Kids and Traumatic Brain Injuries

Kids and Traumatic Brain Injuries A traumatic brain injury is a disruption in the normal function of the brain that can be caused by a bump, blow, or jolt to the head, or penetrating head injury, according to the Centers for Disease Control and Prevention (CDC).

Brain injury is the leading cause of disability and death in children and adolescents. Those aged 0-4 and 15-19 years old are at most risk. Data shows that each year nearly 700,000 TBIs occur in children and adolescents ages <1–19 years in the U.S. And, between 2010-2013, there were approximately 4.1 million non-fatal brain injuries in children and teens.

Would you be surprised to learn that 72% of traumatic brain injury (TBI) related emergencies visits are a result of everyday activities (ex. playing sports and walking on uneven flooring) and everyday consumer products (ex. home furnishing and fixtures – tables, stairs, handrails, TVs, and bunkbeds; toys – scooters and skateboards; nursery equipment – car seats, beds, dressers and baby gates; and personal use items – footwear and pencils)?

A new study published in the journal “Brain Injury” found that the following 10 products have contributed to non-fatal TBI’s in children younger than 19-years old:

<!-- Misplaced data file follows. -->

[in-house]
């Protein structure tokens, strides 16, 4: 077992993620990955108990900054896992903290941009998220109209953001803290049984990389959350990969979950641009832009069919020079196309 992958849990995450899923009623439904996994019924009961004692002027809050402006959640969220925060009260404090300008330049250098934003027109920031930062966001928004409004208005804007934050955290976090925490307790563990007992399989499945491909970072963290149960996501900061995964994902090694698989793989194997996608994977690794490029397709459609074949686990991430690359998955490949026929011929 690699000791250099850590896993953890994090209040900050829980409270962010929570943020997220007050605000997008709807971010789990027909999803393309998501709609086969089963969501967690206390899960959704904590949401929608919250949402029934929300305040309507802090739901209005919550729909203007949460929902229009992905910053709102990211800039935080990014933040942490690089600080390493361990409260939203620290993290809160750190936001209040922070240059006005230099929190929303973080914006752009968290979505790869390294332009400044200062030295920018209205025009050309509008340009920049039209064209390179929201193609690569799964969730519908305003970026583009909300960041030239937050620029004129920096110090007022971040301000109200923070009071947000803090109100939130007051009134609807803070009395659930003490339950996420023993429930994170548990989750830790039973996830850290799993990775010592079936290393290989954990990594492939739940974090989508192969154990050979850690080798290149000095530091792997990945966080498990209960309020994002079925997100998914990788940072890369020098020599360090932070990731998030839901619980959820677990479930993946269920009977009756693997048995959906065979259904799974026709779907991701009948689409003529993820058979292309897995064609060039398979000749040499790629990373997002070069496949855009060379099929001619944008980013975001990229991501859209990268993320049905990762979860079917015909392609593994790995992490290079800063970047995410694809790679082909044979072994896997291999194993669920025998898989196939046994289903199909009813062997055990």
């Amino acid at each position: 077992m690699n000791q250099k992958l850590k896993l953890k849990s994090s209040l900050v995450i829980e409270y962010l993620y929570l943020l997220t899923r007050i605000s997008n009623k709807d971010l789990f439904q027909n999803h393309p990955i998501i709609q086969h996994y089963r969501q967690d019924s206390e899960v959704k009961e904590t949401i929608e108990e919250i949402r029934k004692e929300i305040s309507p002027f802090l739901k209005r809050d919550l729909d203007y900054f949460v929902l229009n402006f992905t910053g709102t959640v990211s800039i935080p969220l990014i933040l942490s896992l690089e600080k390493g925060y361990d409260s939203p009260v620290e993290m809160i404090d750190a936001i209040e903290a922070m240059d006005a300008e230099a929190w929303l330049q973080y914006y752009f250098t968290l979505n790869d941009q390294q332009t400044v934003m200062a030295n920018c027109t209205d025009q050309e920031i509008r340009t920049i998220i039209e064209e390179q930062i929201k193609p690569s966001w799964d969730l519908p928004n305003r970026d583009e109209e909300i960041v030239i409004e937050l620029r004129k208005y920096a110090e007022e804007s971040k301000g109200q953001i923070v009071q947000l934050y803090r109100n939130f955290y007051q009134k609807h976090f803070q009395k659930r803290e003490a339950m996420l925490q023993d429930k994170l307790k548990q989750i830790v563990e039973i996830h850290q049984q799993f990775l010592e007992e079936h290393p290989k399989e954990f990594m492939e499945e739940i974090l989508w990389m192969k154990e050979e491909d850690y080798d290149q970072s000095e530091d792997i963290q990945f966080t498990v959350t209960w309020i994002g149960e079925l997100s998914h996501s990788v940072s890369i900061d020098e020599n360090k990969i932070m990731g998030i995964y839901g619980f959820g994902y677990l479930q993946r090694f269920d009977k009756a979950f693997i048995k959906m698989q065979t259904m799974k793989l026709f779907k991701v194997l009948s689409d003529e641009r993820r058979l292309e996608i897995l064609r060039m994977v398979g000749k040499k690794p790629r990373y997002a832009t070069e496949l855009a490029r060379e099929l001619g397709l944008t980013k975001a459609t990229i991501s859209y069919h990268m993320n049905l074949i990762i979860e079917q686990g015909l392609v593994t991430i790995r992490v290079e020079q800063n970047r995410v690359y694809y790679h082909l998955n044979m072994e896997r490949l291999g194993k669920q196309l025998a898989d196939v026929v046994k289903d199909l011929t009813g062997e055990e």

• Floors
  • Beds
  • Football
  • Bicycles
  • Basketball
  • Ceilings and Walls
  • Chairs
  • Soccer
  • Tables

An important warning to parents that improperly use car seats outside the vehicle like in the place of baby carriers – your child is at a greater risk for injury. When placed on a countertop there is an increased risk of a fall and injury. The report finds car seats are the fifth leading cause of TBIs in infants.

In order to reduce the risk of death, injury or a traumatic brain injury in children, parents should conduct regular home walk throughs and safety checks that are appropriate for the child’s age and development level. They are encouraged to make home improvements such as removing tripping hazards (rugs), improving lighting, and installing stair gates, handrails and guardrails. Parents and caregivers should teach and enforce home safety rules. They should ensure playground equipment is properly maintained, has soft landing surfaces and is age appropriate. Parents should require the use of sports protective equipment and gear like helmets, mouthguards and proper footwear. Most importantly, parents must remain educated and informed and adult supervision is key to prevention and ensured child safety.

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